Polis Research Blog

Political scientists at Duke University draw upon a variety of theoretical perspectives and methodological approaches to produce cutting-edge research that enhances our understanding of politics.  Polis is committed to showcasing political science research at Duke and to facilitating its creation.

The Duke Community Discusses Voting and NC Primary Elections

Duke University and the Sanford School of Public Policy are abuzz with talks concerning today’s NC primary election and the importance of voting.

Check out these articles to hear what students and faculty have to say:

Professor Asher Hildebrand and Professor Deondra Rose were interviewed about the political implications of the Supreme Court leaks in the Progressive Pulse and Duke Today.

Director of Polis, Professor Rose argues that “This could be the issue that could mobilize young voters, certainly in the primaries and potentially in the general election in November.”

In the Herald Sun, Professor Rose said, “I’m curious how far out from Election Day people are undecided.” Professor Hildebrand also argued that knocking on someone’s door and “peer-to-peer” texting are effective means to reach voters and encourage support for candidates.

Professor Asher Hildebrand, a member of the Polis Steering Committee, was also on The News & Observer’s Under the Dome podcast about the Democratic primary for US House District 4.

In McClatchy DC, Professor Hildebrand argued that abortion will “become a defining issue, perhaps the defining issue in the fall.” He states that “A lot of states have already passed legislation to criminalize abortion if Roe vs. Wade is repealed, and all of a sudden we’re really hanging in the balance as one of the few states left in the region where we haven’t ruled one way or the other, and so — I don’t know if voters will make that distinction, but you can bet that a lot of national organizations looking for places to invest are going to make that distinction.”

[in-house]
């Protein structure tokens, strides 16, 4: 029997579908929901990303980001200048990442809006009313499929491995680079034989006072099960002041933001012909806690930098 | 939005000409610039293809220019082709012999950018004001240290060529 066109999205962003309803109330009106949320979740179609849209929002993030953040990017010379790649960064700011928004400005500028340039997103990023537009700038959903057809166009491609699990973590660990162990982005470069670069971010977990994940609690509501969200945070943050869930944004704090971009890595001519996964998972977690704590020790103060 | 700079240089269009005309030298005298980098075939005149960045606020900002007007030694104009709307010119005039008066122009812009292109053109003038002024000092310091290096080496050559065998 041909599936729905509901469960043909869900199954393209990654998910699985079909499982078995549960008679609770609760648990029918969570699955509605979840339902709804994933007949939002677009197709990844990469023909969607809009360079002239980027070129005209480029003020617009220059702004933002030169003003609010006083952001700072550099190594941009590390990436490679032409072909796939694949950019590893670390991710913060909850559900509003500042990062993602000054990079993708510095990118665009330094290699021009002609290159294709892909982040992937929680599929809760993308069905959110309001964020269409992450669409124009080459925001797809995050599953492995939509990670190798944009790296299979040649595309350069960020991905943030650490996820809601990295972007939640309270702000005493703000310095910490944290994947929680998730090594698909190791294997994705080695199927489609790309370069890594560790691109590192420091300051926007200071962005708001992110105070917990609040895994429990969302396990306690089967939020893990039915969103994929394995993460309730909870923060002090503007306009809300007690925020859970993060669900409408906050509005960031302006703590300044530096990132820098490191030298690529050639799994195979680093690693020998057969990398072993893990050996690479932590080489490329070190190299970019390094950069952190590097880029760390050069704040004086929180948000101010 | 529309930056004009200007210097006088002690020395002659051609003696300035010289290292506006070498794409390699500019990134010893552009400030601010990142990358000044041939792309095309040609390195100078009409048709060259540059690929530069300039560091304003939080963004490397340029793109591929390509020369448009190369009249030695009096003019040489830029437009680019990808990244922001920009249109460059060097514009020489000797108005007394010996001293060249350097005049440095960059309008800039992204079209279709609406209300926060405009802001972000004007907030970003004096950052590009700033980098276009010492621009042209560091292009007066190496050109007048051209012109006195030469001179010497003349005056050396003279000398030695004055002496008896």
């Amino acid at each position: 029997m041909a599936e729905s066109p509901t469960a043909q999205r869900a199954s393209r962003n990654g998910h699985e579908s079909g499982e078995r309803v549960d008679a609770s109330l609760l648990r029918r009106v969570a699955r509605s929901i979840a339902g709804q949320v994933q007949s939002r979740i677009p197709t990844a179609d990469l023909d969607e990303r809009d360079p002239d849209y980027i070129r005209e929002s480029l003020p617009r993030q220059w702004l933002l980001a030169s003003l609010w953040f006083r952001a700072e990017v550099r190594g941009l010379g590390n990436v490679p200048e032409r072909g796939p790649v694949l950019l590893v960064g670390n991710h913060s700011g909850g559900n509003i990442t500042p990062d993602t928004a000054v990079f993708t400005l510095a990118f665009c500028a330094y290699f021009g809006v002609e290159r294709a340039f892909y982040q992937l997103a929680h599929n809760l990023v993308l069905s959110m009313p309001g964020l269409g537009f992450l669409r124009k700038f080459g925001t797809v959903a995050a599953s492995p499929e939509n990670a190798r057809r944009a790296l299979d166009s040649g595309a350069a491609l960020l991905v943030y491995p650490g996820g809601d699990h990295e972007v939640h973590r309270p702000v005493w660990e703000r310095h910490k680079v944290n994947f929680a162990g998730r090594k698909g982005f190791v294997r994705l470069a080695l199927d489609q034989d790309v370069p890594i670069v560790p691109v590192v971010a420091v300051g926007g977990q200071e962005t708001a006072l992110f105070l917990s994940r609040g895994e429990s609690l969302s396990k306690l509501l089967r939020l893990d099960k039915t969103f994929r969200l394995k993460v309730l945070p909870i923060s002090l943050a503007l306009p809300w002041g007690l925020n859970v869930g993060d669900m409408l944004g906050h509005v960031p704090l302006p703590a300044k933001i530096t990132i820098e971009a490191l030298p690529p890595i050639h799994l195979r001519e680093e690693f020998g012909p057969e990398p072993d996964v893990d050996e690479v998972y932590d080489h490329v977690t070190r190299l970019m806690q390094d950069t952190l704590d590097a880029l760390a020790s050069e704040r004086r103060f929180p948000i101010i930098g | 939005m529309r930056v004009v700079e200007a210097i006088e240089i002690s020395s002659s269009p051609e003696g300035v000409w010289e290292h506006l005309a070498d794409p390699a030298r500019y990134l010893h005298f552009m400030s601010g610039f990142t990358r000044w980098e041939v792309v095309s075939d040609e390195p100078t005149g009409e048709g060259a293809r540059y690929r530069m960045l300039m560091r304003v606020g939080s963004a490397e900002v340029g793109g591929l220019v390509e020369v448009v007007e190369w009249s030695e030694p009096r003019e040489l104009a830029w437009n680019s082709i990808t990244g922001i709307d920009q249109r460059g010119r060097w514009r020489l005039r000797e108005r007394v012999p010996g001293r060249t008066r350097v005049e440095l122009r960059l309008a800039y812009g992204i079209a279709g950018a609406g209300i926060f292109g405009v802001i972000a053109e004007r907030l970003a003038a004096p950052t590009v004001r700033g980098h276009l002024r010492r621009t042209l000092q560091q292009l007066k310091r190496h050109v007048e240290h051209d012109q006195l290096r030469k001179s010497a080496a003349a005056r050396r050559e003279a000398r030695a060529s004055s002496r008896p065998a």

Polis Steering Committee member Professor Mac McCorkle was quoted in CBS17 about Republicans and Democrats donating to each other’s campaigns. He asserts this is less common in these polarized times. In reference to GOP Congressional candidate Kelly Daughtry’s supposed political donations to a democratic candidate, he states, “In past days, especially in the case of judges and judicial politics, which is the head has been cordoned off from the regular polarized politics, I think you would have seen more of this.”

Lastly senior Daisy Lane who has worked with Duke Votes was interviewed in Duke Today. She argues that students are not politically apathetic. “The thinking is, they’re only on campus for four years, their home is elsewhere and there’s a lot of student apathy. But I’ve spent much of my four years here talking to students about politics and voting, and what has always been clear is that students care a lot and they want to vote.” Obstacles that create lower turnout among students include the confusing and intimidating nature of the voting process. Duke Votes is a student-led organization that aims to break these obstacles down and mobilize the Duke community to vote.

Click here to learn how to vote in today's primary election!

Professor Antepli on Religion in Academia, American School in Japan

Porf. Abdullah Antepli

Associate Professor Abdullah Antepli was interviewed by students at the American School in Japan for their newspaper Hanabi about the role religion plays in academia. 

Prof. Antepli answers the question "where does religion lie in contemporary academic and political discourse?" in an interview with Nathan Michels of the American School in Japan. After giving his background and conversion story, Prof. Antepli explains the vital importance of discourse in politics and the need for civil discourse in the religious sphere.